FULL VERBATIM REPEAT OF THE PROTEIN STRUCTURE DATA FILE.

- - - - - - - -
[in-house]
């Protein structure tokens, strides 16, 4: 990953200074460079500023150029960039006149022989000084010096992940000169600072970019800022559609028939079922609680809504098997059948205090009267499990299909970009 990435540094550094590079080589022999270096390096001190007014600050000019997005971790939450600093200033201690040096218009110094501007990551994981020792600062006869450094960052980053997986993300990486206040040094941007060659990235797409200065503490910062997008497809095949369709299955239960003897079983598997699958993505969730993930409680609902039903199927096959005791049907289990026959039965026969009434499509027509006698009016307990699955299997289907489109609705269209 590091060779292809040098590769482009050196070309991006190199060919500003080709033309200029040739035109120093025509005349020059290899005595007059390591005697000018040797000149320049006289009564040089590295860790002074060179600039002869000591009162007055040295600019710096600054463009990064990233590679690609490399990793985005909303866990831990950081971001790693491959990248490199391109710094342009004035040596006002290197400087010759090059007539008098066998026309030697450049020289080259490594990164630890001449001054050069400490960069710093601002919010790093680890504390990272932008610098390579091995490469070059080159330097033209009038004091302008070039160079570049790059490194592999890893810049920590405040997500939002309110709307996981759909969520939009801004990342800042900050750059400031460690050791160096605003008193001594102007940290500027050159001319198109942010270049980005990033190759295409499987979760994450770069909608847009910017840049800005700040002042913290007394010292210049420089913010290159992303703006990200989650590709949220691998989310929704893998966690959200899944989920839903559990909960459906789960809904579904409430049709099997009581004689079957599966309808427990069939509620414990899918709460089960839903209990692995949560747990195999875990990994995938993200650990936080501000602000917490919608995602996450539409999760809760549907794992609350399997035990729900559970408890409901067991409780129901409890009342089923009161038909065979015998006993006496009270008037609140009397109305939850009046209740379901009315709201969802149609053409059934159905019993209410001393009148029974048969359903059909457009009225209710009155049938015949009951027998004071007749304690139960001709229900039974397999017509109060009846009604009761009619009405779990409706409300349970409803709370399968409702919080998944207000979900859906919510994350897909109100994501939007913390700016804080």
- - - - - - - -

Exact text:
[in-house]
């Protein structure tokens, strides 16, 4: 990953200074460079500023150029960039006149022989000084010096992940000169600072970019800022559609028939079922609680809504098997059948205090009267499990299909970009 990435540094550094590079080589022999270096390096001190007014600050000019997005971790939450600093200033201690040096218009110094501007990551994981020792600062006869450094960052980053997986993300990486206040040094941007060659990235797409200065503490910062997008497809095949369709299955239960003897079983598997699958993505969730993930409680609902039903199927096959005791049907289990026959039965026969009434499509027509006698009016307990699955299997289907489109609705269209 590091060779292809040098590769482009050196070309991006190199060919500003080709033309200029040739035109120093025509005349020059290899005595007059390591005697000018040797000149320049006289009564040089590295860790002074060179600039002869000591009162007055040295600019710096600054463009990064990233590679690609490399990793985005909303866990831990950081971001790693491959990248490199391109710094342009004035040596006002290197400087010759090059007539008098066998026309030697450049020289080259490594990164630890001449001054050069400490960069710093601002919010790093680890504390990272932008610098390579091995490469070059080159330097033209009038004091302008070039160079570049790059490194592999890893810049920590405040997500939002309110709307996981759909969520939009801004990342800042900050750059400031460690050791160096605003008193001594102007940290500027050159001319198109942010270049980005990033190759295409499987979760994450770069909608847009910017840049800005700040002042913290007394010292210049420089913010290159992303703006990200989650590709949220691998989310929704893998966690959200899944989920839903559990909960459906789960809904579904409430049709099997009581004689079957599966309808427990069939509620414990899918709460089960839903209990692995949560747990195999875990990994995938993200650990936080501000602000917490919608995602996450539409999760809760549907794992609350399997035990729900559970408890409901067991409780129901409890009342089923009161038909065979015998006993006496009270008037609140009397109305939850009046209740379901009315709201969802149609053409059934159905019993209410001393009148029974048969359903059909457009009225209710009155049938015949009951027998004071007749304690139960001709229900039974397999017509109060009846009604009761009619009405779990409706409300349970409803709370399968409702919080998944207000979900859906919510994350897909109100994501939007913390700016804080």